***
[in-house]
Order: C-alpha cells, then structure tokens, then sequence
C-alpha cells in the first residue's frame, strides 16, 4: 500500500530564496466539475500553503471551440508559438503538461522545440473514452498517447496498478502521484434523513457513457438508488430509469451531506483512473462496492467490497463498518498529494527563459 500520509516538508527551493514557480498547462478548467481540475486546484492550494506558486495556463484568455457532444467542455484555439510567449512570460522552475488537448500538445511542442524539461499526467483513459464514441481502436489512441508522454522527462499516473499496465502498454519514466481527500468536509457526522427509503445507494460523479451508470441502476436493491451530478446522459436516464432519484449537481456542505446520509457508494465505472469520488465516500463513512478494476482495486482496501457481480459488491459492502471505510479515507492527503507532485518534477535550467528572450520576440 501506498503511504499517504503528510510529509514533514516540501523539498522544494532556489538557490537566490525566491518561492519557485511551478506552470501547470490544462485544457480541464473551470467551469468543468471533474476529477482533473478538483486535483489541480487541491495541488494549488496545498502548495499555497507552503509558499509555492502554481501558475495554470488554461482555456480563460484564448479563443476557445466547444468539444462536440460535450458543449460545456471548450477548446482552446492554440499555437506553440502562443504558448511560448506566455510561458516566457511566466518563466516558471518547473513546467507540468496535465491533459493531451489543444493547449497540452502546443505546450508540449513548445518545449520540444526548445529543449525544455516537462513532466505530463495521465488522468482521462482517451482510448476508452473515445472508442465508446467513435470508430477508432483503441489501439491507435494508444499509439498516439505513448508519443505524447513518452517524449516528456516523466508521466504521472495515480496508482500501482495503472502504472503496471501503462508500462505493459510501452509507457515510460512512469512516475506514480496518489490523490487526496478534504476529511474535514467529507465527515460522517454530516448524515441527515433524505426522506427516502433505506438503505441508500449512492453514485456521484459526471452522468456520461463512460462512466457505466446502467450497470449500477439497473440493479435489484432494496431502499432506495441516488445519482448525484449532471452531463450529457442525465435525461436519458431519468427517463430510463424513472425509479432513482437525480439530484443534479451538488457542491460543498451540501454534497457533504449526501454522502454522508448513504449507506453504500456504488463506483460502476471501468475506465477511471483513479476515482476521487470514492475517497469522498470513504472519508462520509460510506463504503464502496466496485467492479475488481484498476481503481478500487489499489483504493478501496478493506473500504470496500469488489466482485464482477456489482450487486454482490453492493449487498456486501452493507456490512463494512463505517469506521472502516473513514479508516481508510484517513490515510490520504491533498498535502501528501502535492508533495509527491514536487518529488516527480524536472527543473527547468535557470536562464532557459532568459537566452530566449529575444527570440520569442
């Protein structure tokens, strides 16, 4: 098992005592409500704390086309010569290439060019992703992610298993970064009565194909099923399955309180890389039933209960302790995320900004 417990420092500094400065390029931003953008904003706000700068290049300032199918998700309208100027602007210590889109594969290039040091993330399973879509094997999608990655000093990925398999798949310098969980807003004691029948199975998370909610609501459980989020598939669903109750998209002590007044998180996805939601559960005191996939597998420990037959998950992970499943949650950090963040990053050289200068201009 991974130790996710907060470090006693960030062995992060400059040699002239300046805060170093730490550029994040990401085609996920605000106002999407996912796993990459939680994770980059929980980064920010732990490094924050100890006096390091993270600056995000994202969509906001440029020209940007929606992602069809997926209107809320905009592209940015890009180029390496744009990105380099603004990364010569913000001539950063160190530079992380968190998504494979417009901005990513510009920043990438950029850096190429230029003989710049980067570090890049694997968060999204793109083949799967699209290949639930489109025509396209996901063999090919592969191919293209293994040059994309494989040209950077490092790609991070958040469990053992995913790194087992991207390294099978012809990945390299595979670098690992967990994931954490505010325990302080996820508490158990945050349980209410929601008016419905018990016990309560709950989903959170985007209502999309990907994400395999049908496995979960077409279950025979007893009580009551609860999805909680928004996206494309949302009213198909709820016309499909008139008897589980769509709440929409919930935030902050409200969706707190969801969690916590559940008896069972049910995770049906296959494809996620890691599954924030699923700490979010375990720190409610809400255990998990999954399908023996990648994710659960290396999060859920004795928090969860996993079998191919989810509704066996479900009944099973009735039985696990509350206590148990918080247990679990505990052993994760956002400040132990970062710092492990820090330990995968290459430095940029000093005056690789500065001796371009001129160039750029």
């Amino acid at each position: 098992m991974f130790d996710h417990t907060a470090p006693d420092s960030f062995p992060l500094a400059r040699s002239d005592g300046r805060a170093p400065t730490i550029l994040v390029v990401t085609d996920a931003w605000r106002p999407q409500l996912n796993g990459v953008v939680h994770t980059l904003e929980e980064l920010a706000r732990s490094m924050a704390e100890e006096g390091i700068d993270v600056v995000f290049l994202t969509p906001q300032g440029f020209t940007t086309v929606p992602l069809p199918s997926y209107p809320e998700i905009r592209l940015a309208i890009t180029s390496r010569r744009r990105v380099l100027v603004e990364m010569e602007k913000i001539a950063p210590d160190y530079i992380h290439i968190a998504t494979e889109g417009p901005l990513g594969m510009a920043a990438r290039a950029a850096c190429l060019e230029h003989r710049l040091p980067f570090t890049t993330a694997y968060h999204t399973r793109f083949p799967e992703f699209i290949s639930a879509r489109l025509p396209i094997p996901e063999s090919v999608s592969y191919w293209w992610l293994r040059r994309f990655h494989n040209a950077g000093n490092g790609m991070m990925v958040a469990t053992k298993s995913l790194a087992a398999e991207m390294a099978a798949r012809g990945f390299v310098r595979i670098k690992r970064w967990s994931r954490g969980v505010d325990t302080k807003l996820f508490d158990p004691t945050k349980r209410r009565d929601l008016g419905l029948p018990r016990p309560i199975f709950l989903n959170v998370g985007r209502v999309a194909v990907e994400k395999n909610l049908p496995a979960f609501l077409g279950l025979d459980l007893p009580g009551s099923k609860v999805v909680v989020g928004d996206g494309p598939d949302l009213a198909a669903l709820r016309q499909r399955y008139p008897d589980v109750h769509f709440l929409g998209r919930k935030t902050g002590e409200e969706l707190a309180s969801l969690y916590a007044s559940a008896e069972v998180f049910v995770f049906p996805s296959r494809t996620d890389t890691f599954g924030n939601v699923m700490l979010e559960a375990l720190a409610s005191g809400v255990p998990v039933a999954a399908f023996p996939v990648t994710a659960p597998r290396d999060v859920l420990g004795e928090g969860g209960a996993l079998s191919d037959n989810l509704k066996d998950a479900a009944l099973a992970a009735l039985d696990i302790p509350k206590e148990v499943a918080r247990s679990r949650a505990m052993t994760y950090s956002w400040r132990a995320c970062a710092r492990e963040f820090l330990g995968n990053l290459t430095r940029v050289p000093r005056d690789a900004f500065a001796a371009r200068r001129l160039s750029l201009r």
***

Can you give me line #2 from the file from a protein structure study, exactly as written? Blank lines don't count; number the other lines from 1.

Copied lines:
Order: C-alpha cells, then structure tokens, then sequence